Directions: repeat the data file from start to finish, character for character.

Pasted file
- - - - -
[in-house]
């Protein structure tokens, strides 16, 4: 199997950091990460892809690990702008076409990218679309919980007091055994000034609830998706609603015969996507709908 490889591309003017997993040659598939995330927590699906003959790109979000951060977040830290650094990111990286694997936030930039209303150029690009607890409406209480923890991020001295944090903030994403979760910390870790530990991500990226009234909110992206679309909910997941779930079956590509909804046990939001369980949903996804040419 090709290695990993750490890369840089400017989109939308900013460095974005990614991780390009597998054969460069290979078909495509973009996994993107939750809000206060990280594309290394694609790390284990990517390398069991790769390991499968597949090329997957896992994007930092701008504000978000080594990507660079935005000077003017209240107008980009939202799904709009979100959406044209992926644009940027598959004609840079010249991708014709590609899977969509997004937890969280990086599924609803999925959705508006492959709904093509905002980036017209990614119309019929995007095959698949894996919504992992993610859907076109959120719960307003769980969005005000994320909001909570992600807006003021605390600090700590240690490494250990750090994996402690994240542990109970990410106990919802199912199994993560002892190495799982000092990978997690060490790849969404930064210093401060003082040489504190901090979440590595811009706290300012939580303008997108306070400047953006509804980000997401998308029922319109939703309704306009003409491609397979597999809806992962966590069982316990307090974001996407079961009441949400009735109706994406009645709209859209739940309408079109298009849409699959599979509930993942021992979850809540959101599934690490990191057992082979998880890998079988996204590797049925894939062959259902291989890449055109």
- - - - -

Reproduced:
[in-house]
């Protein structure tokens, strides 16, 4: 199997950091990460892809690990702008076409990218679309919980007091055994000034609830998706609603015969996507709908 490889591309003017997993040659598939995330927590699906003959790109979000951060977040830290650094990111990286694997936030930039209303150029690009607890409406209480923890991020001295944090903030994403979760910390870790530990991500990226009234909110992206679309909910997941779930079956590509909804046990939001369980949903996804040419 090709290695990993750490890369840089400017989109939308900013460095974005990614991780390009597998054969460069290979078909495509973009996994993107939750809000206060990280594309290394694609790390284990990517390398069991790769390991499968597949090329997957896992994007930092701008504000978000080594990507660079935005000077003017209240107008980009939202799904709009979100959406044209992926644009940027598959004609840079010249991708014709590609899977969509997004937890969280990086599924609803999925959705508006492959709904093509905002980036017209990614119309019929995007095959698949894996919504992992993610859907076109959120719960307003769980969005005000994320909001909570992600807006003021605390600090700590240690490494250990750090994996402690994240542990109970990410106990919802199912199994993560002892190495799982000092990978997690060490790849969404930064210093401060003082040489504190901090979440590595811009706290300012939580303008997108306070400047953006509804980000997401998308029922319109939703309704306009003409491609397979597999809806992962966590069982316990307090974001996407079961009441949400009735109706994406009645709209859209739940309408079109298009849409699959599979509930993942021992979850809540959101599934690490990191057992082979998880890998079988996204590797049925894939062959259902291989890449055109």